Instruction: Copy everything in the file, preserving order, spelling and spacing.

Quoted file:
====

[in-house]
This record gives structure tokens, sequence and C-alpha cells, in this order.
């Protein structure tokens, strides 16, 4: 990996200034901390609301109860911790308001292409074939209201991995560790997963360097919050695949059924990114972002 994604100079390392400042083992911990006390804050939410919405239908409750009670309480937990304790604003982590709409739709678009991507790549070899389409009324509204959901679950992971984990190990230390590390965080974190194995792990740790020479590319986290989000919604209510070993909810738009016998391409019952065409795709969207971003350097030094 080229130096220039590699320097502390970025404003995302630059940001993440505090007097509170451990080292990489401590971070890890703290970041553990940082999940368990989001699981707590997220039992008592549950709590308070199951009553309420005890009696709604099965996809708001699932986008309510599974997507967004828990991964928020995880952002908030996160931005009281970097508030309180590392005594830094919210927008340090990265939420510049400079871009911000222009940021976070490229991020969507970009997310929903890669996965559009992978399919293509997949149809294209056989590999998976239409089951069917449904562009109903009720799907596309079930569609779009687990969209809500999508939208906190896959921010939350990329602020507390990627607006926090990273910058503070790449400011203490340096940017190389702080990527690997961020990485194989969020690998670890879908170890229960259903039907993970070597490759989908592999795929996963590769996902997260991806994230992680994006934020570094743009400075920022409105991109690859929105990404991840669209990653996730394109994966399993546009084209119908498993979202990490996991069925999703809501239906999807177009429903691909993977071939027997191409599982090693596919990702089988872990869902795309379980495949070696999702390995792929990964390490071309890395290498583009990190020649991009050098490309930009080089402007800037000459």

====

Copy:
[in-house]
This record gives structure tokens, sequence and C-alpha cells, in this order.
């Protein structure tokens, strides 16, 4: 990996200034901390609301109860911790308001292409074939209201991995560790997963360097919050695949059924990114972002 994604100079390392400042083992911990006390804050939410919405239908409750009670309480937990304790604003982590709409739709678009991507790549070899389409009324509204959901679950992971984990190990230390590390965080974190194995792990740790020479590319986290989000919604209510070993909810738009016998391409019952065409795709969207971003350097030094 080229130096220039590699320097502390970025404003995302630059940001993440505090007097509170451990080292990489401590971070890890703290970041553990940082999940368990989001699981707590997220039992008592549950709590308070199951009553309420005890009696709604099965996809708001699932986008309510599974997507967004828990991964928020995880952002908030996160931005009281970097508030309180590392005594830094919210927008340090990265939420510049400079871009911000222009940021976070490229991020969507970009997310929903890669996965559009992978399919293509997949149809294209056989590999998976239409089951069917449904562009109903009720799907596309079930569609779009687990969209809500999508939208906190896959921010939350990329602020507390990627607006926090990273910058503070790449400011203490340096940017190389702080990527690997961020990485194989969020690998670890879908170890229960259903039907993970070597490759989908592999795929996963590769996902997260991806994230992680994006934020570094743009400075920022409105991109690859929105990404991840669209990653996730394109994966399993546009084209119908498993979202990490996991069925999703809501239906999807177009429903691909993977071939027997191409599982090693596919990702089988872990869902795309379980495949070696999702390995792929990964390490071309890395290498583009990190020649991009050098490309930009080089402007800037000459």